You might be familiar with the paradox of choice – the more options there are, the harder it is to choose and the less satisfied you will be with your decision.
And, when it comes to deciding what to order from menu, the more choice there is, the longer we spend contemplating.
A study by the California Institute of Technology (Caltech) has looked into what exactly goes on in our heads when we come to a crossroads.
Their research may just have come up with the ideal number of options to aid swift decision making.
The study had volunteers look at pictures of landscapes and then asked them to choose one to have printed on a piece of merchandise, such as a coffee mug.
Participants were given sets of images containing six, 12, or 24 pictures. While they processed which one to choose, the activity in their brain was recorded by way of a functional magnetic resonance imaging (fMRI) machine.
The areas where the most activity took place were in the anterior cingulate cortex (ACC), where we weigh up potential costs and benefits of making a certain decision, and the striatum – a part of the brain responsible for determining the value of something.
Though the paradox of choice theory would suggest volunteers had the easiest time when picking from six pictures, researchers found that activity in these two brain regions was highest when faced with 12 options to pick from.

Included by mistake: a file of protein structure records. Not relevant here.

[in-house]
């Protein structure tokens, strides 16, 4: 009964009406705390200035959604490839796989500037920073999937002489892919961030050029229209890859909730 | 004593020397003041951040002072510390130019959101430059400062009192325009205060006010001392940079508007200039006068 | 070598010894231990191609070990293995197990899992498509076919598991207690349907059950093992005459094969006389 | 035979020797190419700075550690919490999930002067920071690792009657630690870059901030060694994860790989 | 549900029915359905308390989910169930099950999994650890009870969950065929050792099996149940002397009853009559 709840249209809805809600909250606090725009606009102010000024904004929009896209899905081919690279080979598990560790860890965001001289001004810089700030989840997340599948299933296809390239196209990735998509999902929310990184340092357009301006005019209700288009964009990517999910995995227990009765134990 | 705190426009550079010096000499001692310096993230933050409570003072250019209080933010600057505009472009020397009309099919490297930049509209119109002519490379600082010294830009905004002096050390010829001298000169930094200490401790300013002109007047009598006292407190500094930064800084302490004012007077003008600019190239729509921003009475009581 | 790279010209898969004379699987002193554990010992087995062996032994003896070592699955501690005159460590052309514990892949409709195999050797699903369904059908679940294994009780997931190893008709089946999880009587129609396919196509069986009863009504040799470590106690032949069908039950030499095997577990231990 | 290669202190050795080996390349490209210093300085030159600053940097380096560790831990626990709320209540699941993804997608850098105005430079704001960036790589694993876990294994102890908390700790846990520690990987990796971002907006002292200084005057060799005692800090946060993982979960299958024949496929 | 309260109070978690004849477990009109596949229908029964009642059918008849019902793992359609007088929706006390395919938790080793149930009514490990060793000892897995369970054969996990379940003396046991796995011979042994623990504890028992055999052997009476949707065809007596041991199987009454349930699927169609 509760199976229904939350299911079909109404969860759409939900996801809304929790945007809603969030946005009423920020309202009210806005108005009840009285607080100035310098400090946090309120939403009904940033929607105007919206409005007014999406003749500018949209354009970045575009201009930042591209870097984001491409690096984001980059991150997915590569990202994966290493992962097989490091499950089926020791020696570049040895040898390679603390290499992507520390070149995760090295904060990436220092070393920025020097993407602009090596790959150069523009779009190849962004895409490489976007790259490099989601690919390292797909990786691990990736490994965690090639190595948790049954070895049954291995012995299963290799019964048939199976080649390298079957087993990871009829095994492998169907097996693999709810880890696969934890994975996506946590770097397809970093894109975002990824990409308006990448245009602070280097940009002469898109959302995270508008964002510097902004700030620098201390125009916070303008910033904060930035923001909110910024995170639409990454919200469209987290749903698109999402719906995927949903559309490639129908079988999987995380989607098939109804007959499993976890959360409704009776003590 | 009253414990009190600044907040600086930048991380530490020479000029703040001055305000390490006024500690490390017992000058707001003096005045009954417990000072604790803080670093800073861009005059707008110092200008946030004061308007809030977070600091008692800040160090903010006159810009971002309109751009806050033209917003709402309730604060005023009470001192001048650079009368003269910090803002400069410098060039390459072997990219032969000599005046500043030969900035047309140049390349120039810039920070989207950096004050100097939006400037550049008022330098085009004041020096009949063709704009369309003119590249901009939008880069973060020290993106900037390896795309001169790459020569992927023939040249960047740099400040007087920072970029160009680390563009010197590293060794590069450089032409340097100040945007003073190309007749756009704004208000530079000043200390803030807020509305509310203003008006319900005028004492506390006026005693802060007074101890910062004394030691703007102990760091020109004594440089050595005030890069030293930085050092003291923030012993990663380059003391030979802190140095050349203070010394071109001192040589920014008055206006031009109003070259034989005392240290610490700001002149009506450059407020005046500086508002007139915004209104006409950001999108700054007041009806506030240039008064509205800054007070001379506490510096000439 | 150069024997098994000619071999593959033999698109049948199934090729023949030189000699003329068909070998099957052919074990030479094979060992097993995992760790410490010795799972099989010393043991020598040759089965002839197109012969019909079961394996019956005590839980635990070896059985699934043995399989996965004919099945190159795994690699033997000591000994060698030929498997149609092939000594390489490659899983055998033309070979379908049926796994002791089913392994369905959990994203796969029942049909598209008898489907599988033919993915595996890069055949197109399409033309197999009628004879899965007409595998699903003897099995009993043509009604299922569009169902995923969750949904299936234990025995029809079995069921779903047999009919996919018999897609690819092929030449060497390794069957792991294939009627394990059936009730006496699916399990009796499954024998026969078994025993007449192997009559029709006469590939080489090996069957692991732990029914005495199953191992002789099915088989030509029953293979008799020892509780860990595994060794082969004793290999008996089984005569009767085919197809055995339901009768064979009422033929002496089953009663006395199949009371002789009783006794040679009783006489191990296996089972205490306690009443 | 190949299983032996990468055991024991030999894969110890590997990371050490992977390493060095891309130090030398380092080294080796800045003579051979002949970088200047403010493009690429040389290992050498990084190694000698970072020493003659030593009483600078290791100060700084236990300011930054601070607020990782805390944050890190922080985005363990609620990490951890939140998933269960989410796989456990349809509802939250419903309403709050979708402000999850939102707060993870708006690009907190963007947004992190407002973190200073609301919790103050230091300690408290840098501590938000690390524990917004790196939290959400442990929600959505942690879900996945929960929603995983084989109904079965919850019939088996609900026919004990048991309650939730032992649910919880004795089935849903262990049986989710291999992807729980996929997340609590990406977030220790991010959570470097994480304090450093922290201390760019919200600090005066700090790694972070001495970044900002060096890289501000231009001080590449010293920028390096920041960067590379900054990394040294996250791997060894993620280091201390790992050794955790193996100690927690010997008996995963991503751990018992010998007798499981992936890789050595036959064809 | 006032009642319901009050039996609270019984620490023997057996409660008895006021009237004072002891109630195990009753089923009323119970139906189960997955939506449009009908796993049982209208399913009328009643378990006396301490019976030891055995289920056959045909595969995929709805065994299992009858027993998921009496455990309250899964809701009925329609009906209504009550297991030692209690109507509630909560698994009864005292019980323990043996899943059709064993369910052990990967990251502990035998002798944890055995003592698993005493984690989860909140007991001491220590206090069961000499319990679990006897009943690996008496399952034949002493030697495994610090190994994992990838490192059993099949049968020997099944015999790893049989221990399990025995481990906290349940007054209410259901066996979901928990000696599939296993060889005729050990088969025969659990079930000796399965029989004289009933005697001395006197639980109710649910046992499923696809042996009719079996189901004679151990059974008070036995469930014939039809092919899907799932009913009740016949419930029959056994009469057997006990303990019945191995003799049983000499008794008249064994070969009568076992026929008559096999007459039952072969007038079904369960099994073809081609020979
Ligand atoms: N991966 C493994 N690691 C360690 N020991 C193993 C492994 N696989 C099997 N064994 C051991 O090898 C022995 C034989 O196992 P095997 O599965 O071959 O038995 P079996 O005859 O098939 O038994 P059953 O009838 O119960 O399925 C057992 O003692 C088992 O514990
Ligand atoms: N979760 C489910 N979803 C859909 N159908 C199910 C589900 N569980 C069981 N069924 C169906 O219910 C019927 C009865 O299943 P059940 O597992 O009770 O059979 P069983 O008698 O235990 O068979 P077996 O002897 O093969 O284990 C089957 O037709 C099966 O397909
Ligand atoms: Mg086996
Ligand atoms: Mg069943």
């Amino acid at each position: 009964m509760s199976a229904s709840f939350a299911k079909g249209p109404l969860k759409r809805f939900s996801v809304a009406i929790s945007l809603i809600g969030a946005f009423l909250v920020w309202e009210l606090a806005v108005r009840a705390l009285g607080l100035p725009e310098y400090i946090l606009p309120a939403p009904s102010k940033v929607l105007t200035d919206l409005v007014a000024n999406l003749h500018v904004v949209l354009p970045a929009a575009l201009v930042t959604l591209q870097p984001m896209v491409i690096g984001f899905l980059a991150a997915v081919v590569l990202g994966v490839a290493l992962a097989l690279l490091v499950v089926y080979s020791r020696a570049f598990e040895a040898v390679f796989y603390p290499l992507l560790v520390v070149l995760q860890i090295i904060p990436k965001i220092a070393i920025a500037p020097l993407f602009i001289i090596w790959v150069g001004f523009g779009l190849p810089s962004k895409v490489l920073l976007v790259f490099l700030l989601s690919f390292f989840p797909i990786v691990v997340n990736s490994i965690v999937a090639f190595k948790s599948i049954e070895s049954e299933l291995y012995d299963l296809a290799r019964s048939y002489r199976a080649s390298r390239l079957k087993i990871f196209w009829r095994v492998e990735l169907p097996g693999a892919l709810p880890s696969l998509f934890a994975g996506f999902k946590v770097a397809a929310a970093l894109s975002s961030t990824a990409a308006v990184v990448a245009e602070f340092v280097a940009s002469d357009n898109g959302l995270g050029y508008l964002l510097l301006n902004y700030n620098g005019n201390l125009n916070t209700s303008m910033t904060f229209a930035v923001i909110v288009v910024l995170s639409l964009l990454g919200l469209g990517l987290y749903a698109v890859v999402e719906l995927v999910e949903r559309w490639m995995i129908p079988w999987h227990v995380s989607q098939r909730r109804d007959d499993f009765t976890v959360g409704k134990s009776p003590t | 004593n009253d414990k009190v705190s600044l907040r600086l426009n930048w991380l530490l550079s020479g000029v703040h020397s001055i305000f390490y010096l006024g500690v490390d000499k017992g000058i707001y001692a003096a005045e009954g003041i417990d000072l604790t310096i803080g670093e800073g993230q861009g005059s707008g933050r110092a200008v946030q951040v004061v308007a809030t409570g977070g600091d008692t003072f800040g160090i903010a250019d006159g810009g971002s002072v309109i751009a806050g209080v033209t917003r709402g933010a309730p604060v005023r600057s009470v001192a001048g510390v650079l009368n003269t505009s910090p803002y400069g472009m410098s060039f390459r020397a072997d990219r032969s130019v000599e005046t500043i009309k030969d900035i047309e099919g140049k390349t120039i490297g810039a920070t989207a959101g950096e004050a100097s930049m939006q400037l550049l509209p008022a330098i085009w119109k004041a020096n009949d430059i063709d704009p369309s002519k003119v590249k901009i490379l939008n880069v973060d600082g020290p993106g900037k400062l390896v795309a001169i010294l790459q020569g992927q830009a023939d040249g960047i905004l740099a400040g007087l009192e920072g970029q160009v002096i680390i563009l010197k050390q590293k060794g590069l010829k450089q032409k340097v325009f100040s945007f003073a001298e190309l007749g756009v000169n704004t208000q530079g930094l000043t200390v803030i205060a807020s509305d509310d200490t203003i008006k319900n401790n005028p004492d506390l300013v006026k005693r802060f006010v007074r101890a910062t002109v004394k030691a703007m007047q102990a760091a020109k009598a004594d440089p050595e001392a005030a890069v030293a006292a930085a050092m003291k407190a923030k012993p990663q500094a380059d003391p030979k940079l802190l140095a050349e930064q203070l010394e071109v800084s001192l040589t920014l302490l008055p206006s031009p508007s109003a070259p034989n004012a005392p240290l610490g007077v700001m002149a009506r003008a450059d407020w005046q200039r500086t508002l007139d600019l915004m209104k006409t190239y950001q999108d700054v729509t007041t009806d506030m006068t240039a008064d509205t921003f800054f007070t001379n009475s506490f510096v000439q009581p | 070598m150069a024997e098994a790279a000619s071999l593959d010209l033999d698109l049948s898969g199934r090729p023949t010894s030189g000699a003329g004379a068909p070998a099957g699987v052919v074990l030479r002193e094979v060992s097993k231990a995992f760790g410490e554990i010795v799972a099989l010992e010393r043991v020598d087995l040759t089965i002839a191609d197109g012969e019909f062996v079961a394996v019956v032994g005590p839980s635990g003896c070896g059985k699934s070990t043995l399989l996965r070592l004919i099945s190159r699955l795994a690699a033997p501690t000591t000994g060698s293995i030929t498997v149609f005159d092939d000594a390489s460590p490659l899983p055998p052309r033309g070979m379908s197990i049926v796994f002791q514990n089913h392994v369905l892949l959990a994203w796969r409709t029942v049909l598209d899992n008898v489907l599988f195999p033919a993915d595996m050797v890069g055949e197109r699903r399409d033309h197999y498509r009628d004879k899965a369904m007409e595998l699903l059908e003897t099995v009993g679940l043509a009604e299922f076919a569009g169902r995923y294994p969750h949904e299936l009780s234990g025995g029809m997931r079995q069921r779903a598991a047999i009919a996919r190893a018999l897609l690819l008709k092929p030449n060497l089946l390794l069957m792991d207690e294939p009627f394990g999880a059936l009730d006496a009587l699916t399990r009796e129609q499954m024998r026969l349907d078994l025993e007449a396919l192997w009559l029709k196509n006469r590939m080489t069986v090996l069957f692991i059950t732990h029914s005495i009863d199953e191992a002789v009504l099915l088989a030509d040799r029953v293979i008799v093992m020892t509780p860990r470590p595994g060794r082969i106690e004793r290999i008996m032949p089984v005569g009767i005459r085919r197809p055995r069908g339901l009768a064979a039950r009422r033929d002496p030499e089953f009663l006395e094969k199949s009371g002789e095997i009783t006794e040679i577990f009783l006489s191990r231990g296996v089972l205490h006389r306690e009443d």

This would suggest that 12 is a good number of options to have when making a decision like this. So if you’re in a restaurant, it could be easier to make a decision with a 12-item menu.
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The 6-item menu woudd perhaps leave you feeling as though you didn’t have enough choice.
But that doesn’t mean 12 is the magic number. Authors of the study claimed the special number for most people is between eight and 15. So if you are prone to dithering, you might want to opt for establishments with a moderately sized menu rather than a six-page one.
Or just let someone else order for you so you can blame them if you hate it.